How much should I pay for a website?? Isn’t this the question! There are two ways to think about a website. The first is to think of a website like a car. You have an idea what kind of car you want or what features you need. You go to a dealership. The car has a price tag based on the features and the brand name. You might try and haggle with the salesman. You buy the car. You use the car. The car is a tool for you to use.
Your Website Is Your Employee
The second way to think of a website like an employee. Like a car, you have an idea of what skills you need this person to bring to the table. You have goals for the employee. In a good relationship, you nurture the employee and the employee works hard. An employee is a long-term investment in your company, and a good employee should make the company money.
I will always advocate for you to think of your website as an employee, for a variety of reasons. (You should really read the blog post that’s linked above.) One of the reasons is to help you determine how much you should pay for your website. A C-Level employee costs more than an intern because a C-Level employee is expected to bring more to the company and help the company be more productive and make the company more money.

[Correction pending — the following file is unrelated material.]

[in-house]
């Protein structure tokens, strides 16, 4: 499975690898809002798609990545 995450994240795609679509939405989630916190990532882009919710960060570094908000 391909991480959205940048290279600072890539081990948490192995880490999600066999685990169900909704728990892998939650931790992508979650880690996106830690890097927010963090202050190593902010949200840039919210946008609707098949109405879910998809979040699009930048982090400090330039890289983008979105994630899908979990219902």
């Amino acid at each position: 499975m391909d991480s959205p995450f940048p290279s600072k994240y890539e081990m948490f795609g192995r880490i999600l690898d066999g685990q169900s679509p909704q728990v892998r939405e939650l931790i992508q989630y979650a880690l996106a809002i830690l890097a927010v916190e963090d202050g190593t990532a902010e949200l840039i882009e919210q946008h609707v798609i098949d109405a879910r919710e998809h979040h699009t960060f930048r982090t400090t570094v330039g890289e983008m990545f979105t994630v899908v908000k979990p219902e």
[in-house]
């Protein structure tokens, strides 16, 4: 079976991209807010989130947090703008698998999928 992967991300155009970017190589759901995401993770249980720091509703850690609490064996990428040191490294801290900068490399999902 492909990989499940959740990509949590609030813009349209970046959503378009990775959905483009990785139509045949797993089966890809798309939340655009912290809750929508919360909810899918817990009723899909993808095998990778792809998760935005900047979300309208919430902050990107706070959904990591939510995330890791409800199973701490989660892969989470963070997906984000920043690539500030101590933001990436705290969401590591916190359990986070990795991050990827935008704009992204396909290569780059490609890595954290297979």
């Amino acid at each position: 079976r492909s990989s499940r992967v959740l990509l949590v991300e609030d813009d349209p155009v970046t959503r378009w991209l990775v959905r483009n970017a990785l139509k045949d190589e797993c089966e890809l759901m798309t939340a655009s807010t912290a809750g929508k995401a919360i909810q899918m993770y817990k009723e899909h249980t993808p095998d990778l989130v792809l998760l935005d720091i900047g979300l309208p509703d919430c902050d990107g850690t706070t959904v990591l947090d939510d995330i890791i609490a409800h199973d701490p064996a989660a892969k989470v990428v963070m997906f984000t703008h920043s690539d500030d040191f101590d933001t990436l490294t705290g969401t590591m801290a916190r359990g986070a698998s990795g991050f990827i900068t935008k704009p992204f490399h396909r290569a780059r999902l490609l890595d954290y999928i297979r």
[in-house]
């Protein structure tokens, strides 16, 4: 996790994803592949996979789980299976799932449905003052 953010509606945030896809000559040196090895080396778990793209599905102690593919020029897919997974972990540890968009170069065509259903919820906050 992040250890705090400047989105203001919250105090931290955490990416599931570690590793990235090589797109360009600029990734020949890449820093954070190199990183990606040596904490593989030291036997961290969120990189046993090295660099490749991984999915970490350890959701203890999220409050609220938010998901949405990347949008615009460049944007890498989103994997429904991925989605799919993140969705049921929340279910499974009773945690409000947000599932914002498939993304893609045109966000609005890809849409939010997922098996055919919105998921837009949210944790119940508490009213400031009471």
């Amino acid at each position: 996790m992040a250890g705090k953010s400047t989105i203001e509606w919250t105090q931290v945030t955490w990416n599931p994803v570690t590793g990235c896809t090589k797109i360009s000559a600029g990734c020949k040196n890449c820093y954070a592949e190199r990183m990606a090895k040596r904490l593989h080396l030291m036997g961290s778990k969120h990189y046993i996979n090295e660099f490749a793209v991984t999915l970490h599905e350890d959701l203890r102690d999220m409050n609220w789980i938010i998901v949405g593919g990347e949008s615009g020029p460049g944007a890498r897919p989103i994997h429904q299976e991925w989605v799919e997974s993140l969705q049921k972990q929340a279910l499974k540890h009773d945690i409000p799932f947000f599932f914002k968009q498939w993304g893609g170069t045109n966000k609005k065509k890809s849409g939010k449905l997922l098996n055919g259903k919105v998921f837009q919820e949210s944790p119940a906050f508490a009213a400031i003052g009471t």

What Are Your Website Goals?
The question you need to ask yourself when shopping for a website is what do you need to achieve through it. Your website should always be tied to specific business goals, and those goals should be trackable and measurable. If you plan to make $10,000 in a year from your website through leads or products or time-saving automation (yes, your time is worth money), how much are you willing to invest in the build?
If you’re a therapist who gets 10 leads per month through the website, and one lead starts monthly therapy sessions, that’s a 10% conversion rate. Now, let’s say you run targeted Google or Facebook ads and that increases your leads to 100 per month. You still have a 10% conversion rate, so now you have 10 new clients! You can see where I’m going with this simple math. Not everything is as easy to track and measure as this example (like reputation and trust), but the principle that your website should make you more money than you spend on it remains.
How Much Does a Website Cost?
So how much can you expect to pay for a website? It’s obviously not a question that can be answered without more discovery into your business goals. Your job, as the business owner, is to understand your business goals. A good web designer will help you translate those goals into a converting website.
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